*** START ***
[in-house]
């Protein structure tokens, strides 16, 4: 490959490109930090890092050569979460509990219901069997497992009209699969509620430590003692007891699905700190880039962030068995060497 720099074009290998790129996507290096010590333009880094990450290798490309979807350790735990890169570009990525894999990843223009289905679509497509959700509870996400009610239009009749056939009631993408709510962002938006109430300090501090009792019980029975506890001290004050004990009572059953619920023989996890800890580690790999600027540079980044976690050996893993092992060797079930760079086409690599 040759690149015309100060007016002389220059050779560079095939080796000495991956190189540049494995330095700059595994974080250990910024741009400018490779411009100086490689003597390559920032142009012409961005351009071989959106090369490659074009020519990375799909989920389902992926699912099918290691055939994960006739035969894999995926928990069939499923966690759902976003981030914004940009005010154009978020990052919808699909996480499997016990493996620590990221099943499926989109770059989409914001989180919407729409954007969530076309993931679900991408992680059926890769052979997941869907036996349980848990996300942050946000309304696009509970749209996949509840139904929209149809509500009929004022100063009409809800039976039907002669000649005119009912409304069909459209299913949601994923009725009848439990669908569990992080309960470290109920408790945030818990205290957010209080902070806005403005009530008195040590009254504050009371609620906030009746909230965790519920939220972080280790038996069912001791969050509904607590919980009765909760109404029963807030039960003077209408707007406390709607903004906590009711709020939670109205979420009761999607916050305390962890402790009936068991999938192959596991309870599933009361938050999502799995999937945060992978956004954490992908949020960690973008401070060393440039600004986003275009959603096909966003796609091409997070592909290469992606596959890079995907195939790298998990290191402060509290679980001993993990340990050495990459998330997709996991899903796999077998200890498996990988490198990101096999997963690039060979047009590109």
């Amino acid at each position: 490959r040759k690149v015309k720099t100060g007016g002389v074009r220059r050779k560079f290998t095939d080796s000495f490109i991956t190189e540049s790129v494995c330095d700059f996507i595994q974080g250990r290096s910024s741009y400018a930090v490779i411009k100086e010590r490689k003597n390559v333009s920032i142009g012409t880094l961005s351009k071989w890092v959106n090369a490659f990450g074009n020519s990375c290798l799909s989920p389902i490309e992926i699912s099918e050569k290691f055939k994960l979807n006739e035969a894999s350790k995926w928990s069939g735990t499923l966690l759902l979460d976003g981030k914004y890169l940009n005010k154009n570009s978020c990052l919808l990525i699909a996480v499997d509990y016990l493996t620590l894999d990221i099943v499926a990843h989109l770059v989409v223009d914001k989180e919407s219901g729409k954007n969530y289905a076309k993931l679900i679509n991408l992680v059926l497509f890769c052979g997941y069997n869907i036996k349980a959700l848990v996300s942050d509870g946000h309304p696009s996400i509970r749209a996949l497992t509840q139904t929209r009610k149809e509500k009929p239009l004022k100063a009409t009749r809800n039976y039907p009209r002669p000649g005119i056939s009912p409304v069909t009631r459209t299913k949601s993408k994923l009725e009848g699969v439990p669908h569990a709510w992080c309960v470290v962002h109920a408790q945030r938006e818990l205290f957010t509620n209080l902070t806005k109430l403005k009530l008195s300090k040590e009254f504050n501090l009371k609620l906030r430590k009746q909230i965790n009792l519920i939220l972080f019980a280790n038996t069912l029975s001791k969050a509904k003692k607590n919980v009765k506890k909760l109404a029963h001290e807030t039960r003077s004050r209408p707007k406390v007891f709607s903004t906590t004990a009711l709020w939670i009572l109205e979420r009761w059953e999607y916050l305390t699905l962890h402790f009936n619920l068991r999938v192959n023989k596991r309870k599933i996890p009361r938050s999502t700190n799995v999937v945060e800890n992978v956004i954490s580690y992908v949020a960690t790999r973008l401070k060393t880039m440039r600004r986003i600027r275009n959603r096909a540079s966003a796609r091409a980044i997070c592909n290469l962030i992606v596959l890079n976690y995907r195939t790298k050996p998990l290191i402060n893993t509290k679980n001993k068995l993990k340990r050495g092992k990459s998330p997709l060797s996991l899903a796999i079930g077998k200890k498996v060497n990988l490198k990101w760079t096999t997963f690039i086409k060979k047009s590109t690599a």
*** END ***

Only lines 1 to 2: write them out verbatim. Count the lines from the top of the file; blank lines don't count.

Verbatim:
[in-house]
């Protein structure tokens, strides 16, 4: 490959490109930090890092050569979460509990219901069997497992009209699969509620430590003692007891699905700190880039962030068995060497 720099074009290998790129996507290096010590333009880094990450290798490309979807350790735990890169570009990525894999990843223009289905679509497509959700509870996400009610239009009749056939009631993408709510962002938006109430300090501090009792019980029975506890001290004050004990009572059953619920023989996890800890580690790999600027540079980044976690050996893993092992060797079930760079086409690599 040759690149015309100060007016002389220059050779560079095939080796000495991956190189540049494995330095700059595994974080250990910024741009400018490779411009100086490689003597390559920032142009012409961005351009071989959106090369490659074009020519990375799909989920389902992926699912099918290691055939994960006739035969894999995926928990069939499923966690759902976003981030914004940009005010154009978020990052919808699909996480499997016990493996620590990221099943499926989109770059989409914001989180919407729409954007969530076309993931679900991408992680059926890769052979997941869907036996349980848990996300942050946000309304696009509970749209996949509840139904929209149809509500009929004022100063009409809800039976039907002669000649005119009912409304069909459209299913949601994923009725009848439990669908569990992080309960470290109920408790945030818990205290957010209080902070806005403005009530008195040590009254504050009371609620906030009746909230965790519920939220972080280790038996069912001791969050509904607590919980009765909760109404029963807030039960003077209408707007406390709607903004906590009711709020939670109205979420009761999607916050305390962890402790009936068991999938192959596991309870599933009361938050999502799995999937945060992978956004954490992908949020960690973008401070060393440039600004986003275009959603096909966003796609091409997070592909290469992606596959890079995907195939790298998990290191402060509290679980001993993990340990050495990459998330997709996991899903796999077998200890498996990988490198990101096999997963690039060979047009590109």